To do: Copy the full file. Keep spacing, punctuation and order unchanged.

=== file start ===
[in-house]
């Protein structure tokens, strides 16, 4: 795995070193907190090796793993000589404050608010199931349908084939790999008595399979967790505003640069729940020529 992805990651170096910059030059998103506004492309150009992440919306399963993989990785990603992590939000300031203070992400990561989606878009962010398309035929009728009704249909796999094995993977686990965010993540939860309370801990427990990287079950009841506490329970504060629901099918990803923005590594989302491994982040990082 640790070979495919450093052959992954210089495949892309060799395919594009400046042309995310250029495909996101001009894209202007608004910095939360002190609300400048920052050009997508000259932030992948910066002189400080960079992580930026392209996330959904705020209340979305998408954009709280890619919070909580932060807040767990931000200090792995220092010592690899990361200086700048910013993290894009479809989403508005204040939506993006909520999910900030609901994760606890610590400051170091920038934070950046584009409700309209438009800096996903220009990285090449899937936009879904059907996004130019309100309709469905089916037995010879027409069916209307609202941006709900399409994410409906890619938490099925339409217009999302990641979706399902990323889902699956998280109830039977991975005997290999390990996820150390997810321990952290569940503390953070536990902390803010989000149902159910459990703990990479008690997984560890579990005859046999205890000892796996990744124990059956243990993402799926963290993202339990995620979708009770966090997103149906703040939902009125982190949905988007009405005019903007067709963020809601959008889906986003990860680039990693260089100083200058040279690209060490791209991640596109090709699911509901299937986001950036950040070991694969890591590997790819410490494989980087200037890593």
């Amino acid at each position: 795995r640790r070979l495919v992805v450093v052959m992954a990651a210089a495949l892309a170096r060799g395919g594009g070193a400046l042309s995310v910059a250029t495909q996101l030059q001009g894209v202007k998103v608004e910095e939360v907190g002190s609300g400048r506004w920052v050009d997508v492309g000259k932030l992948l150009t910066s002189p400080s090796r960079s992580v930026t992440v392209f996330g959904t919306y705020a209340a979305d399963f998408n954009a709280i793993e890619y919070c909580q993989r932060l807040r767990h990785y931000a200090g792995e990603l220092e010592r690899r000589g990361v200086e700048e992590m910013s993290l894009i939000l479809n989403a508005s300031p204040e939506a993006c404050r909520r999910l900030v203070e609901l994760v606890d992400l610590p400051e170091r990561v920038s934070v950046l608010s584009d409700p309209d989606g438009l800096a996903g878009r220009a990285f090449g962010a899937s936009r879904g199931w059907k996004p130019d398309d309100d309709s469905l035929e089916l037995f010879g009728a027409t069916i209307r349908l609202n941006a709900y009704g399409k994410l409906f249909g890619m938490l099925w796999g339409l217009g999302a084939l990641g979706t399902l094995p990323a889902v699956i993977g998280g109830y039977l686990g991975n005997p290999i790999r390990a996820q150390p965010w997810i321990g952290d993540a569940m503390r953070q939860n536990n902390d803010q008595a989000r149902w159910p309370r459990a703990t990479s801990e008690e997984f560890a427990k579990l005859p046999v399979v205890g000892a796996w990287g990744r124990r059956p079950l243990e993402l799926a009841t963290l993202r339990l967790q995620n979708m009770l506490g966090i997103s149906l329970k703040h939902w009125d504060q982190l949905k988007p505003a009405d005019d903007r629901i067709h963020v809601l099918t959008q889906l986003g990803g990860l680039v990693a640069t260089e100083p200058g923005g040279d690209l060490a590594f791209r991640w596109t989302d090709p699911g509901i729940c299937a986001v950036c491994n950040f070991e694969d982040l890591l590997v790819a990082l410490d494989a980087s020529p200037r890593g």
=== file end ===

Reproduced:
[in-house]
């Protein structure tokens, strides 16, 4: 795995070193907190090796793993000589404050608010199931349908084939790999008595399979967790505003640069729940020529 992805990651170096910059030059998103506004492309150009992440919306399963993989990785990603992590939000300031203070992400990561989606878009962010398309035929009728009704249909796999094995993977686990965010993540939860309370801990427990990287079950009841506490329970504060629901099918990803923005590594989302491994982040990082 640790070979495919450093052959992954210089495949892309060799395919594009400046042309995310250029495909996101001009894209202007608004910095939360002190609300400048920052050009997508000259932030992948910066002189400080960079992580930026392209996330959904705020209340979305998408954009709280890619919070909580932060807040767990931000200090792995220092010592690899990361200086700048910013993290894009479809989403508005204040939506993006909520999910900030609901994760606890610590400051170091920038934070950046584009409700309209438009800096996903220009990285090449899937936009879904059907996004130019309100309709469905089916037995010879027409069916209307609202941006709900399409994410409906890619938490099925339409217009999302990641979706399902990323889902699956998280109830039977991975005997290999390990996820150390997810321990952290569940503390953070536990902390803010989000149902159910459990703990990479008690997984560890579990005859046999205890000892796996990744124990059956243990993402799926963290993202339990995620979708009770966090997103149906703040939902009125982190949905988007009405005019903007067709963020809601959008889906986003990860680039990693260089100083200058040279690209060490791209991640596109090709699911509901299937986001950036950040070991694969890591590997790819410490494989980087200037890593």
């Amino acid at each position: 795995r640790r070979l495919v992805v450093v052959m992954a990651a210089a495949l892309a170096r060799g395919g594009g070193a400046l042309s995310v910059a250029t495909q996101l030059q001009g894209v202007k998103v608004e910095e939360v907190g002190s609300g400048r506004w920052v050009d997508v492309g000259k932030l992948l150009t910066s002189p400080s090796r960079s992580v930026t992440v392209f996330g959904t919306y705020a209340a979305d399963f998408n954009a709280i793993e890619y919070c909580q993989r932060l807040r767990h990785y931000a200090g792995e990603l220092e010592r690899r000589g990361v200086e700048e992590m910013s993290l894009i939000l479809n989403a508005s300031p204040e939506a993006c404050r909520r999910l900030v203070e609901l994760v606890d992400l610590p400051e170091r990561v920038s934070v950046l608010s584009d409700p309209d989606g438009l800096a996903g878009r220009a990285f090449g962010a899937s936009r879904g199931w059907k996004p130019d398309d309100d309709s469905l035929e089916l037995f010879g009728a027409t069916i209307r349908l609202n941006a709900y009704g399409k994410l409906f249909g890619m938490l099925w796999g339409l217009g999302a084939l990641g979706t399902l094995p990323a889902v699956i993977g998280g109830y039977l686990g991975n005997p290999i790999r390990a996820q150390p965010w997810i321990g952290d993540a569940m503390r953070q939860n536990n902390d803010q008595a989000r149902w159910p309370r459990a703990t990479s801990e008690e997984f560890a427990k579990l005859p046999v399979v205890g000892a796996w990287g990744r124990r059956p079950l243990e993402l799926a009841t963290l993202r339990l967790q995620n979708m009770l506490g966090i997103s149906l329970k703040h939902w009125d504060q982190l949905k988007p505003a009405d005019d903007r629901i067709h963020v809601l099918t959008q889906l986003g990803g990860l680039v990693a640069t260089e100083p200058g923005g040279d690209l060490a590594f791209r991640w596109t989302d090709p699911g509901i729940c299937a986001v950036c491994n950040f070991e694969d982040l890591l590997v790819a990082l410490d494989a980087s020529p200037r890593g």